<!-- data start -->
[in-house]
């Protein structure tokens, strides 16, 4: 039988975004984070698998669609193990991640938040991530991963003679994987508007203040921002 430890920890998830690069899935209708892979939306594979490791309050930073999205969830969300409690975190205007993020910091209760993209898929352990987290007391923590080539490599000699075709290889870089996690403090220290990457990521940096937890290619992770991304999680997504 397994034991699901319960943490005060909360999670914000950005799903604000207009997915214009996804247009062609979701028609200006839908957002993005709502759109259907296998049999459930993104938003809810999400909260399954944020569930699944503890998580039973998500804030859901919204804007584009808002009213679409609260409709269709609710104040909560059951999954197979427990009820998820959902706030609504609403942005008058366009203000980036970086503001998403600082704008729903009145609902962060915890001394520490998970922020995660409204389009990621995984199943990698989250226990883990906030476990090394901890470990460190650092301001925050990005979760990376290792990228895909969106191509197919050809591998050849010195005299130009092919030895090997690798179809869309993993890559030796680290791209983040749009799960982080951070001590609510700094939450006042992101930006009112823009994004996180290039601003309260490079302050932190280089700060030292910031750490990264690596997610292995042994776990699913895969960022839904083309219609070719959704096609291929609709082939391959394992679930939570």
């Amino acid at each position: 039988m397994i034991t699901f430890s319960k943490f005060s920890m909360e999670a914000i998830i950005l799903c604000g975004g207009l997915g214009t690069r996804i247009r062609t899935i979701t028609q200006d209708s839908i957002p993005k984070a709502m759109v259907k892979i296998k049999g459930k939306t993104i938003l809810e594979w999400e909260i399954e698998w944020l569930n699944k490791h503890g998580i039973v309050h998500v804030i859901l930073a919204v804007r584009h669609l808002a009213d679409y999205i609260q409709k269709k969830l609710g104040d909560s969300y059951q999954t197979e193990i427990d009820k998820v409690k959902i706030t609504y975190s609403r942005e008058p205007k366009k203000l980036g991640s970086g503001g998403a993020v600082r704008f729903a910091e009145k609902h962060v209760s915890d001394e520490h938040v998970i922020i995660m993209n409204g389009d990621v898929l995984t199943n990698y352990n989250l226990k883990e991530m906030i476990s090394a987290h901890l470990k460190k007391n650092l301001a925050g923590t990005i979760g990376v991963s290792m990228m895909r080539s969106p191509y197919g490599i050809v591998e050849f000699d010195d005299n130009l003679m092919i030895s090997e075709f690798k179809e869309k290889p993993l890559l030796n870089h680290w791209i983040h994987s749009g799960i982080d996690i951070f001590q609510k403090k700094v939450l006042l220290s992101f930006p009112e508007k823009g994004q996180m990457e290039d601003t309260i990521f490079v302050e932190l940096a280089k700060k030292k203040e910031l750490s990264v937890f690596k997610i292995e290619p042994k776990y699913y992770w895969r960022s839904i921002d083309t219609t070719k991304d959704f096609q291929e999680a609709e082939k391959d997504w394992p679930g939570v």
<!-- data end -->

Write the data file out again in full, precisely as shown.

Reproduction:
[in-house]
């Protein structure tokens, strides 16, 4: 039988975004984070698998669609193990991640938040991530991963003679994987508007203040921002 430890920890998830690069899935209708892979939306594979490791309050930073999205969830969300409690975190205007993020910091209760993209898929352990987290007391923590080539490599000699075709290889870089996690403090220290990457990521940096937890290619992770991304999680997504 397994034991699901319960943490005060909360999670914000950005799903604000207009997915214009996804247009062609979701028609200006839908957002993005709502759109259907296998049999459930993104938003809810999400909260399954944020569930699944503890998580039973998500804030859901919204804007584009808002009213679409609260409709269709609710104040909560059951999954197979427990009820998820959902706030609504609403942005008058366009203000980036970086503001998403600082704008729903009145609902962060915890001394520490998970922020995660409204389009990621995984199943990698989250226990883990906030476990090394901890470990460190650092301001925050990005979760990376290792990228895909969106191509197919050809591998050849010195005299130009092919030895090997690798179809869309993993890559030796680290791209983040749009799960982080951070001590609510700094939450006042992101930006009112823009994004996180290039601003309260490079302050932190280089700060030292910031750490990264690596997610292995042994776990699913895969960022839904083309219609070719959704096609291929609709082939391959394992679930939570």
């Amino acid at each position: 039988m397994i034991t699901f430890s319960k943490f005060s920890m909360e999670a914000i998830i950005l799903c604000g975004g207009l997915g214009t690069r996804i247009r062609t899935i979701t028609q200006d209708s839908i957002p993005k984070a709502m759109v259907k892979i296998k049999g459930k939306t993104i938003l809810e594979w999400e909260i399954e698998w944020l569930n699944k490791h503890g998580i039973v309050h998500v804030i859901l930073a919204v804007r584009h669609l808002a009213d679409y999205i609260q409709k269709k969830l609710g104040d909560s969300y059951q999954t197979e193990i427990d009820k998820v409690k959902i706030t609504y975190s609403r942005e008058p205007k366009k203000l980036g991640s970086g503001g998403a993020v600082r704008f729903a910091e009145k609902h962060v209760s915890d001394e520490h938040v998970i922020i995660m993209n409204g389009d990621v898929l995984t199943n990698y352990n989250l226990k883990e991530m906030i476990s090394a987290h901890l470990k460190k007391n650092l301001a925050g923590t990005i979760g990376v991963s290792m990228m895909r080539s969106p191509y197919g490599i050809v591998e050849f000699d010195d005299n130009l003679m092919i030895s090997e075709f690798k179809e869309k290889p993993l890559l030796n870089h680290w791209i983040h994987s749009g799960i982080d996690i951070f001590q609510k403090k700094v939450l006042l220290s992101f930006p009112e508007k823009g994004q996180m990457e290039d601003t309260i990521f490079v302050e932190l940096a280089k700060k030292k203040e910031l750490s990264v937890f690596k997610i292995e290619p042994k776990y699913y992770w895969r960022s839904i921002d083309t219609t070719k991304d959704f096609q291929e999680a609709e082939k391959d997504w394992p679930g939570v």